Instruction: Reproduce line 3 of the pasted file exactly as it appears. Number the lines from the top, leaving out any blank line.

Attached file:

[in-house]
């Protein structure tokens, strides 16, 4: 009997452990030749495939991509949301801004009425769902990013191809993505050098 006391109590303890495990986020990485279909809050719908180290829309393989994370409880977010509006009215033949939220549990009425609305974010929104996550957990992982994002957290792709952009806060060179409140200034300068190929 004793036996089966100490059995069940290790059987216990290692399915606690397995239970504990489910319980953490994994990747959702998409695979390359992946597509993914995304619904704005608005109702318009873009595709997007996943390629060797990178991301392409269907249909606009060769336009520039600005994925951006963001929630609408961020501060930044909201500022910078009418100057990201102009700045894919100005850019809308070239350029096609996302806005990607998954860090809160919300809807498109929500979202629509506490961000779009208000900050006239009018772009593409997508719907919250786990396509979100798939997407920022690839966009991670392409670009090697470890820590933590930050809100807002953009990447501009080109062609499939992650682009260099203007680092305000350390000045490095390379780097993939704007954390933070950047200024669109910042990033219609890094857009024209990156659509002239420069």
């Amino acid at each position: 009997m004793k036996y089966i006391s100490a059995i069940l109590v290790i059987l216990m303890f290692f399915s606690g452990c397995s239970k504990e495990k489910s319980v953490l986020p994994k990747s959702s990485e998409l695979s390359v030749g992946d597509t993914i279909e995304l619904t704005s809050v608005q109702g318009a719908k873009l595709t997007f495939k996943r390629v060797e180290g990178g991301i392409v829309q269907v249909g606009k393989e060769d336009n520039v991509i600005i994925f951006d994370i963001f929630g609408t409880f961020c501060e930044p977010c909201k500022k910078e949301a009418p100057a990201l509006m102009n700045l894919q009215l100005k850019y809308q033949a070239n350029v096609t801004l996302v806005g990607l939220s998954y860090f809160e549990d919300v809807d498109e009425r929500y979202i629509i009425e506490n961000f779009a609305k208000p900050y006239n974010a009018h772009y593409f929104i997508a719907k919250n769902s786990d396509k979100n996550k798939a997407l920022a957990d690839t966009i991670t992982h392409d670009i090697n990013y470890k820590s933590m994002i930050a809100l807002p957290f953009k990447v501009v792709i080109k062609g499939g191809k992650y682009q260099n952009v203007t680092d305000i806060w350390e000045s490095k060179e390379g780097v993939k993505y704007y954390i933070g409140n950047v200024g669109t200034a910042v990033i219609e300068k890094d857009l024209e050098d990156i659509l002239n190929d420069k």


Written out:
């Amino acid at each position: 009997m004793k036996y089966i006391s100490a059995i069940l109590v290790i059987l216990m303890f290692f399915s606690g452990c397995s239970k504990e495990k489910s319980v953490l986020p994994k990747s959702s990485e998409l695979s390359v030749g992946d597509t993914i279909e995304l619904t704005s809050v608005q109702g318009a719908k873009l595709t997007f495939k996943r390629v060797e180290g990178g991301i392409v829309q269907v249909g606009k393989e060769d336009n520039v991509i600005i994925f951006d994370i963001f929630g609408t409880f961020c501060e930044p977010c909201k500022k910078e949301a009418p100057a990201l509006m102009n700045l894919q009215l100005k850019y809308q033949a070239n350029v096609t801004l996302v806005g990607l939220s998954y860090f809160e549990d919300v809807d498109e009425r929500y979202i629509i009425e506490n961000f779009a609305k208000p900050y006239n974010a009018h772009y593409f929104i997508a719907k919250n769902s786990d396509k979100n996550k798939a997407l920022a957990d690839t966009i991670t992982h392409d670009i090697n990013y470890k820590s933590m994002i930050a809100l807002p957290f953009k990447v501009v792709i080109k062609g499939g191809k992650y682009q260099n952009v203007t680092d305000i806060w350390e000045s490095k060179e390379g780097v993939k993505y704007y954390i933070g409140n950047v200024g669109t200034a910042v990033i219609e300068k890094d857009l024209e050098d990156i659509l002239n190929d420069k």